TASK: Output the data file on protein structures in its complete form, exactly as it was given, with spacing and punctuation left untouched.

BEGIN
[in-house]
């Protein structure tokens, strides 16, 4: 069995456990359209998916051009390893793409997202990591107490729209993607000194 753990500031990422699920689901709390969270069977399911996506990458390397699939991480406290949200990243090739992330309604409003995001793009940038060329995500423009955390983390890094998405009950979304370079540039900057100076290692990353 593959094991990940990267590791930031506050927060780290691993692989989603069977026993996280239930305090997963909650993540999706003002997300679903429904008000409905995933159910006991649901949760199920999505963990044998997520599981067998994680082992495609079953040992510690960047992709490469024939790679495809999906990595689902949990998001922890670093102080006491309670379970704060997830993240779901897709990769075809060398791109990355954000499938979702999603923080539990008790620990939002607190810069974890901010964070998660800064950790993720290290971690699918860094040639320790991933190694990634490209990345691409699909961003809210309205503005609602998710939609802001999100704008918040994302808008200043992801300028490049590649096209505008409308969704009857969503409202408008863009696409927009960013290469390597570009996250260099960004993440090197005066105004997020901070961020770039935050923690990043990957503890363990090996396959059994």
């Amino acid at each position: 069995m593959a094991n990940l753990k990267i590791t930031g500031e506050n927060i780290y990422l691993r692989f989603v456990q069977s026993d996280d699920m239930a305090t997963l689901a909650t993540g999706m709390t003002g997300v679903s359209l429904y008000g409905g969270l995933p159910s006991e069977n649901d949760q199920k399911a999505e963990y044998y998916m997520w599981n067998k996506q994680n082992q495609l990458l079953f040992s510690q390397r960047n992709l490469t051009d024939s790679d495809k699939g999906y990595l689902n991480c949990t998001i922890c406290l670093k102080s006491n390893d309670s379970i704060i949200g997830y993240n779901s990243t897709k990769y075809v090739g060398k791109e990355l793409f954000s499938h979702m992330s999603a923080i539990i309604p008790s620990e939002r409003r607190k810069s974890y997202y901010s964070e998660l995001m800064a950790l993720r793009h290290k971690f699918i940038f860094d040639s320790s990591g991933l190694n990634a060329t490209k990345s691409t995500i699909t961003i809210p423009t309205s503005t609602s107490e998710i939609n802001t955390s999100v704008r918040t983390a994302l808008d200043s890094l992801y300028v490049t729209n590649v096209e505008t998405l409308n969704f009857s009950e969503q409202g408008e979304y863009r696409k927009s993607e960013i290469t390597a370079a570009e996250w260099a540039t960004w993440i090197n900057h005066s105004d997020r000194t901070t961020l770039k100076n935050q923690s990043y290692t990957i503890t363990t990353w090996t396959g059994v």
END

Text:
[in-house]
């Protein structure tokens, strides 16, 4: 069995456990359209998916051009390893793409997202990591107490729209993607000194 753990500031990422699920689901709390969270069977399911996506990458390397699939991480406290949200990243090739992330309604409003995001793009940038060329995500423009955390983390890094998405009950979304370079540039900057100076290692990353 593959094991990940990267590791930031506050927060780290691993692989989603069977026993996280239930305090997963909650993540999706003002997300679903429904008000409905995933159910006991649901949760199920999505963990044998997520599981067998994680082992495609079953040992510690960047992709490469024939790679495809999906990595689902949990998001922890670093102080006491309670379970704060997830993240779901897709990769075809060398791109990355954000499938979702999603923080539990008790620990939002607190810069974890901010964070998660800064950790993720290290971690699918860094040639320790991933190694990634490209990345691409699909961003809210309205503005609602998710939609802001999100704008918040994302808008200043992801300028490049590649096209505008409308969704009857969503409202408008863009696409927009960013290469390597570009996250260099960004993440090197005066105004997020901070961020770039935050923690990043990957503890363990090996396959059994």
């Amino acid at each position: 069995m593959a094991n990940l753990k990267i590791t930031g500031e506050n927060i780290y990422l691993r692989f989603v456990q069977s026993d996280d699920m239930a305090t997963l689901a909650t993540g999706m709390t003002g997300v679903s359209l429904y008000g409905g969270l995933p159910s006991e069977n649901d949760q199920k399911a999505e963990y044998y998916m997520w599981n067998k996506q994680n082992q495609l990458l079953f040992s510690q390397r960047n992709l490469t051009d024939s790679d495809k699939g999906y990595l689902n991480c949990t998001i922890c406290l670093k102080s006491n390893d309670s379970i704060i949200g997830y993240n779901s990243t897709k990769y075809v090739g060398k791109e990355l793409f954000s499938h979702m992330s999603a923080i539990i309604p008790s620990e939002r409003r607190k810069s974890y997202y901010s964070e998660l995001m800064a950790l993720r793009h290290k971690f699918i940038f860094d040639s320790s990591g991933l190694n990634a060329t490209k990345s691409t995500i699909t961003i809210p423009t309205s503005t609602s107490e998710i939609n802001t955390s999100v704008r918040t983390a994302l808008d200043s890094l992801y300028v490049t729209n590649v096209e505008t998405l409308n969704f009857s009950e969503q409202g408008e979304y863009r696409k927009s993607e960013i290469t390597a370079a570009e996250w260099a540039t960004w993440i090197n900057h005066s105004d997020r000194t901070t961020l770039k100076n935050q923690s990043y290692t990957i503890t363990t990353w090996t396959g059994v």